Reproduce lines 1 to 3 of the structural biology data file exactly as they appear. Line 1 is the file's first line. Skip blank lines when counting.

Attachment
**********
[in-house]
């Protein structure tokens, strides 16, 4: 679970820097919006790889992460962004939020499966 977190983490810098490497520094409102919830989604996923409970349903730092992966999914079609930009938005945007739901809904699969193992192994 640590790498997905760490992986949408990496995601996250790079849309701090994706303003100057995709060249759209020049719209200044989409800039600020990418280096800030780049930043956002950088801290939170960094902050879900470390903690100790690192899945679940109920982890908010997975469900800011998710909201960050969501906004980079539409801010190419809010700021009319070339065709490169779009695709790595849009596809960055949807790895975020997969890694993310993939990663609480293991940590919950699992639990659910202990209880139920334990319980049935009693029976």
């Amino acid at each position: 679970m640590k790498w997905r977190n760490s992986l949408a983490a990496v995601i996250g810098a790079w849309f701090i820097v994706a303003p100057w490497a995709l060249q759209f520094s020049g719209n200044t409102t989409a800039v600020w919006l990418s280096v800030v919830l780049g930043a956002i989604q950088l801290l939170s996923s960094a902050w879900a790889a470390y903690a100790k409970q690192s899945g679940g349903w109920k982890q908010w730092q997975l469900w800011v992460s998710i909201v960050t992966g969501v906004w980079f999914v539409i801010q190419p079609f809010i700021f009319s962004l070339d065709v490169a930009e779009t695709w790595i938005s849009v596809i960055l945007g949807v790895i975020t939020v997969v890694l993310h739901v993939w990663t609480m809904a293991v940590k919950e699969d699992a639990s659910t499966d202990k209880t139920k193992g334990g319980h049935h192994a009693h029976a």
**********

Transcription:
[in-house]
């Protein structure tokens, strides 16, 4: 679970820097919006790889992460962004939020499966 977190983490810098490497520094409102919830989604996923409970349903730092992966999914079609930009938005945007739901809904699969193992192994 640590790498997905760490992986949408990496995601996250790079849309701090994706303003100057995709060249759209020049719209200044989409800039600020990418280096800030780049930043956002950088801290939170960094902050879900470390903690100790690192899945679940109920982890908010997975469900800011998710909201960050969501906004980079539409801010190419809010700021009319070339065709490169779009695709790595849009596809960055949807790895975020997969890694993310993939990663609480293991940590919950699992639990659910202990209880139920334990319980049935009693029976």
């Amino acid at each position: 679970m640590k790498w997905r977190n760490s992986l949408a983490a990496v995601i996250g810098a790079w849309f701090i820097v994706a303003p100057w490497a995709l060249q759209f520094s020049g719209n200044t409102t989409a800039v600020w919006l990418s280096v800030v919830l780049g930043a956002i989604q950088l801290l939170s996923s960094a902050w879900a790889a470390y903690a100790k409970q690192s899945g679940g349903w109920k982890q908010w730092q997975l469900w800011v992460s998710i909201v960050t992966g969501v906004w980079f999914v539409i801010q190419p079609f809010i700021f009319s962004l070339d065709v490169a930009e779009t695709w790595i938005s849009v596809i960055l945007g949807v790895i975020t939020v997969v890694l993310h739901v993939w990663t609480m809904a293991v940590k919950e699969d699992a639990s659910t499966d202990k209880t139920k193992g334990g319980h049935h192994a009693h029976a």